I am a teacher, and I have just about always known that I wanted to be one. I have selfish reasons aplenty for why I love to teach, and there are just as many political reasons why I think teaching is important. But this post is about more than just my teaching experience or thoughts on teaching, rather it’s about teaching style and the teachers we see represented and reflected in popular culture. That said, my own experiences as a teacher and a student certainly provide the lens through which I understand and negotiate teaching. I am, as described by my students at various points, fun and funny, awkward, difficult and rigorous with high expectations, goofy, helpful, young-seeming, and tough. I’m sure there are many more adjectives that might describe my teaching, from my students’ perspectives or even mine for that matter, but I want to stick, at least for the moment, on the descriptions of difficult, rigorous, and tough.

I grew up doing competitive gymnastics, a sport I began at 3 or 4 and left at 17, right before my junior prom (the prom pictures still reveal quite a few left-over, and impressive, gymnastics muscles). Gymnastics, from the time I was in third grade through the time I left at 17, was my whole life or at least a giant part of it. In that sport, you learn to push yourself all the time. Your harshest critics are your biggest fans, your coaches push you beyond your perceived limits to find new limits, they spot you until they trust you can do it on your own, and they sometimes cause you pain to push you further that you thought possible or even productive. The gym was a space where all the girls on my team both suffered and triumphed together: there were tears, frustrated storming out, yelling, time outs, extra strength exercises because you talked back, and hugs and congratulations when you stuck your landing.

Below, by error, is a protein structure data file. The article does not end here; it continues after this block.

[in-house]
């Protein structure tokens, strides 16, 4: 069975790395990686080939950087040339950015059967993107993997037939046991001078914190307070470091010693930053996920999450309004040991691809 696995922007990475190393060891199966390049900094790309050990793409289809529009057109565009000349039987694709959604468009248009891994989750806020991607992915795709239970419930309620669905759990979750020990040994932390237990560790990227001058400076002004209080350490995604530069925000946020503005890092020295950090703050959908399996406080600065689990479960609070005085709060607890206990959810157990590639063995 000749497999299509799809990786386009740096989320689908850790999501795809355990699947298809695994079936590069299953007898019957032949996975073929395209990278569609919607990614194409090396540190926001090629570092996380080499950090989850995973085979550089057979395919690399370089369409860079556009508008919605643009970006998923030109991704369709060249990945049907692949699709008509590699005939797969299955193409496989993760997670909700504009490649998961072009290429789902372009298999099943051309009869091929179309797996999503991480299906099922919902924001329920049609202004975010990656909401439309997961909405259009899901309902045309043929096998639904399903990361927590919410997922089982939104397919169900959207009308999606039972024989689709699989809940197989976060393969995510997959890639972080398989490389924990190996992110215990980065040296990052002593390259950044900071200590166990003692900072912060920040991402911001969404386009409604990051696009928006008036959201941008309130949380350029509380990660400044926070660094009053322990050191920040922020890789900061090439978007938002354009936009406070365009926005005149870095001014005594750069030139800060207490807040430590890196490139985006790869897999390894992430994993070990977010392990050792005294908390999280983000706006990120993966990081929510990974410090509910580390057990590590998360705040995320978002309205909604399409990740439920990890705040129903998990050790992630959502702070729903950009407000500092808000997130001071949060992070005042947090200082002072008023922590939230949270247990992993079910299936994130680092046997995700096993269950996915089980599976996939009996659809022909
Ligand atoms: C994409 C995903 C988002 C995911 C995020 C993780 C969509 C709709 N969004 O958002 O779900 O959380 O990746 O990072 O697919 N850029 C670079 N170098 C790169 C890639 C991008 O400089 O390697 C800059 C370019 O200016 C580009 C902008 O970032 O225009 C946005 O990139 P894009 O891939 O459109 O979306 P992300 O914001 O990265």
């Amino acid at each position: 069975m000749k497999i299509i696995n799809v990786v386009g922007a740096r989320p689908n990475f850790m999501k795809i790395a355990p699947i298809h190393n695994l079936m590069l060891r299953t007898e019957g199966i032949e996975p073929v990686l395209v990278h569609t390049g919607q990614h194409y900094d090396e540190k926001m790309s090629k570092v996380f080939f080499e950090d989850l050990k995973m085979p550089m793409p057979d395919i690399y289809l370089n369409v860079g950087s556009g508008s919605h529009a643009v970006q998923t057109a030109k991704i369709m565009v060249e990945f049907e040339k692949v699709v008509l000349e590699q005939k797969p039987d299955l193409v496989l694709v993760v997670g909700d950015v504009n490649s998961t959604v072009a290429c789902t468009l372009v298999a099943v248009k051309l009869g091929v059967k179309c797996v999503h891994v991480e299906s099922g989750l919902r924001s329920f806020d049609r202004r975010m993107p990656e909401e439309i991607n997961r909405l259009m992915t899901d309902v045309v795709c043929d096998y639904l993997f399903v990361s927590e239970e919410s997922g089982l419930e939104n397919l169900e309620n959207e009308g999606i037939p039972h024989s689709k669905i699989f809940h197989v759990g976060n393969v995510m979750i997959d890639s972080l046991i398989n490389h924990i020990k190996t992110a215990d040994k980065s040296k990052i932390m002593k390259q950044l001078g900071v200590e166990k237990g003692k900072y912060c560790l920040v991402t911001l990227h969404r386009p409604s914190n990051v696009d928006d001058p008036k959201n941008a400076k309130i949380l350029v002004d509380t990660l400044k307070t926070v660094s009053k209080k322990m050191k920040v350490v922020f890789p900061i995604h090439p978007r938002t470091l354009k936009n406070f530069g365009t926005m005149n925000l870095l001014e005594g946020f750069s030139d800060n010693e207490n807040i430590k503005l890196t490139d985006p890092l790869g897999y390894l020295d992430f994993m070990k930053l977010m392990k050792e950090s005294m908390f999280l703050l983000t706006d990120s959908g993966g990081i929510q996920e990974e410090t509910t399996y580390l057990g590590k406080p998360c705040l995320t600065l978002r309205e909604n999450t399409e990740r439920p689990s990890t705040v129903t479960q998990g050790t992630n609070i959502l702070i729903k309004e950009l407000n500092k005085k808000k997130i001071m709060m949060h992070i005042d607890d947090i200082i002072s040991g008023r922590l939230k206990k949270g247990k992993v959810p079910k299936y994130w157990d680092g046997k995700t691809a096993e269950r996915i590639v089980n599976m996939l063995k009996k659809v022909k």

I was never the best gymnast or best gymnastics student, nor was I the best school student. I didn’t stand out a particular amount, but I worked really hard, often surrounded by people that were better than me. This continually pushed me to be better–to be more like them. But the tough coaches were also crucial, although it has taken me quite some years to realize and appreciate this fact. They treated us like family, we were like their kids. When we traveled together, they set our bed times, made sure that we ate enough when we went out to eat, set rules and regulations for acceptable forms of behavior and instilled in us the idea that we were responsible for ourselves, our success, and our failures.

These coaches were, and probably still are, really demanding. But their toughness made me strong and responsible and sometimes even resilient. And I would venture to say that this is true of just about all the gymnastics girls I grew up with. They were the kinds of teachers whose methods I did not always like, but whose lessons have stuck with me. They were the teachers, along with some crucial writing teachers in high school, that influenced my own teaching. They are the teachers that lead my students to label me as tough, rigorous, and demanding. But that rigor, those rules, that discipline, also allowed crucial space for fun, for experimentation, for creativity, and for self-expression.

The Dance Academy crew

This phenomenon, the tough yet caring teacher, is not one I often find reflected in pop culture. But then there was Dance Academy, the marvelous Australian TV show available on Netflix. As GLG co-founder and partner in crime Sarah T. will tell you (she is the one that convinced me to watch it), Dance Academy is amazing. And it is amazing for SO many reasons. But for now I’ll just stick to one, which is the relationship between students and teachers at the Australian National Dance Academy. There is one teacher (and by the second season she is the principal of the school), Miss Raine, who particularly strikes my fancy.